“What we know now is that the government’s policies have stopped the boats," he told Sky News. "They are not coming. And so, the circumstances of rejecting boat arrivals have been achieved.
“The truth is that, and I’ve said many times before, is that we got some things wrong. We thought that the argument was that there were pull factors as well as push factors, ah, was wrong. And indeed, we made an error when we did that. I think that that has been acknowledged by the Labor Party. And that’s why we have a framework that includes offshore protection.”
Compare this to his comments on August 30, 2001, in response to the Howard government’s Border Protection Bill to enforce its decision to prevent the Norwegian freighter MV Tampa from delivering 433 rescued asylum seekers (mainly Hazaras fleeing Afghanistan) to safety in Australia. “I am firmly of the view that we do need leadership, and leadership is not about responding to every poll," he said back then. "Leadership is about doing what is right.”
“Leadership is about humanity, caring for people and being prepared to take a stand, as the leader of the Labor Party has done in opposing this bill. This is not a refugee “crisis”: 400 people on a boat do not represent a crisis. This is a political crisis for us as a nation, which has been brought on by a desperate Prime Minister…”
He went on to argue that the refugee issue “requires a comprehensive solution based upon the law and based upon decent humanity”.
Arguably, refugee and asylum seeker policy is the critical issue for any party claiming to support a fair go.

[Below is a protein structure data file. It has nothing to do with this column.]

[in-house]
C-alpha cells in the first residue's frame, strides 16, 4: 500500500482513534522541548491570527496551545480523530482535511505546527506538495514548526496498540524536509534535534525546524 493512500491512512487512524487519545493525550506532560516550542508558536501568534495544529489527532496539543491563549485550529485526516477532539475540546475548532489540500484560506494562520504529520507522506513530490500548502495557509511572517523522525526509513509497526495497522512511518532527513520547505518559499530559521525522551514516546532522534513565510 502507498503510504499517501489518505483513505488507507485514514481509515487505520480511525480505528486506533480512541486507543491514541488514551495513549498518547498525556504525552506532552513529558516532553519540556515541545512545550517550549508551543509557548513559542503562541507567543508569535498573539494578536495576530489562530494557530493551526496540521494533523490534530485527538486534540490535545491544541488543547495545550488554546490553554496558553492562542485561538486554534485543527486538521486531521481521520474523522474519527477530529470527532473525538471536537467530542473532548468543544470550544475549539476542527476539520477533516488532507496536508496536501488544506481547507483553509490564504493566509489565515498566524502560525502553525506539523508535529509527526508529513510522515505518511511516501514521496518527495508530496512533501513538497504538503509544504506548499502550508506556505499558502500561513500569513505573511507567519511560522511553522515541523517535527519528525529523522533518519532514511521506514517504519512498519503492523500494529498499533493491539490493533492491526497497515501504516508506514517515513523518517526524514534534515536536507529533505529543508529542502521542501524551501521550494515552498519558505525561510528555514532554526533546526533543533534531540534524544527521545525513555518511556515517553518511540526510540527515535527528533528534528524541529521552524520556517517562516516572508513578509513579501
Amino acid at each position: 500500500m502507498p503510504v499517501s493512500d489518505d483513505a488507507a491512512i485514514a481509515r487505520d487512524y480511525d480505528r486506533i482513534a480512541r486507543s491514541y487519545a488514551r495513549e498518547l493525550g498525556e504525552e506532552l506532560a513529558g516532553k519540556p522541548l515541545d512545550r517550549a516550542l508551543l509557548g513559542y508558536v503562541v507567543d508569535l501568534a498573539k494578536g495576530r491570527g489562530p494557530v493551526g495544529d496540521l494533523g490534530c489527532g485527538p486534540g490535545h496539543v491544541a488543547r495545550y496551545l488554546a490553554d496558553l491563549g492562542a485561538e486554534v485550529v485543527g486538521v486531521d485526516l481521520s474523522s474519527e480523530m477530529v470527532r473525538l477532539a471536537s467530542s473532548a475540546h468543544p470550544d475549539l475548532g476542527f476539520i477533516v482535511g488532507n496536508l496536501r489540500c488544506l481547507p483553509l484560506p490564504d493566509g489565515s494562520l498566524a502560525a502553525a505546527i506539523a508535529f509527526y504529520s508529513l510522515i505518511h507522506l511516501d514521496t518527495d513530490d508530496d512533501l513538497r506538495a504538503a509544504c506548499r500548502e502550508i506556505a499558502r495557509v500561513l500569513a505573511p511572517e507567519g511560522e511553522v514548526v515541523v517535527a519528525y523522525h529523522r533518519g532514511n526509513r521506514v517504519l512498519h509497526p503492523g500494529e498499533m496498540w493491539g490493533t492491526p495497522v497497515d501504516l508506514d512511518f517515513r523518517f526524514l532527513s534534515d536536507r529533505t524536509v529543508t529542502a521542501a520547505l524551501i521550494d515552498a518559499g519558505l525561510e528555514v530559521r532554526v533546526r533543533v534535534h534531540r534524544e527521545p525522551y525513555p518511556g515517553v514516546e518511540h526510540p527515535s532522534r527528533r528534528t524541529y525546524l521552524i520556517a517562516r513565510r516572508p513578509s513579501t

Whether led by Shorten, Albanese or Plibersek, Labor has long since abandoned any pretence of support for the tiny numbers of asylum seekers who, according to Home Affairs minister Peter Dutton, are still seeking to come to Australia by boat. (Dutton was quoted by June 23 Australian as saying Australia is in a “danger phase” because a month ago Border Force stopped 131 people from Sri Lanka seeking to enter Australia.)
Albanese voted against boat turn backs at Labor’s 2015 national conference, but it can be safely assumed he won’t be doing the same this December.
Albanese is not the only front bencher to have shifted to the right. To those who say it has to if it wants to win government, I say look to Britain.
British Labour Party leader Jeremy Corbyn took up the fight within his own party to stop the slide to the right and, as a result, he and his team have reengaged large numbers including, importantly, Generation Y who are alienated by the major parties’ “me-too-ism”. Arguably, Corbyn is fighting for the sort of visionary policies that Albanese is on record extolling Whitlam for doing.
Albanese’s position on boat turn backs may not be expressed in the same way as Dutton, but it is essentially the same.
Albanese is an ambitious man — for himself — and he is preparing to be drafted into the top job should the opportunity arise. But don't be fooled: there is no rift in the Labor Party. An Albanese-led Labor Party will be no different from a Shorten-led one. There is, unfortunately, no big policy debate inside Labor: if there is any at all, it is on the margins.
[Pip Hinman is a long-term activist and member of Socialist Alliance in Sydney.]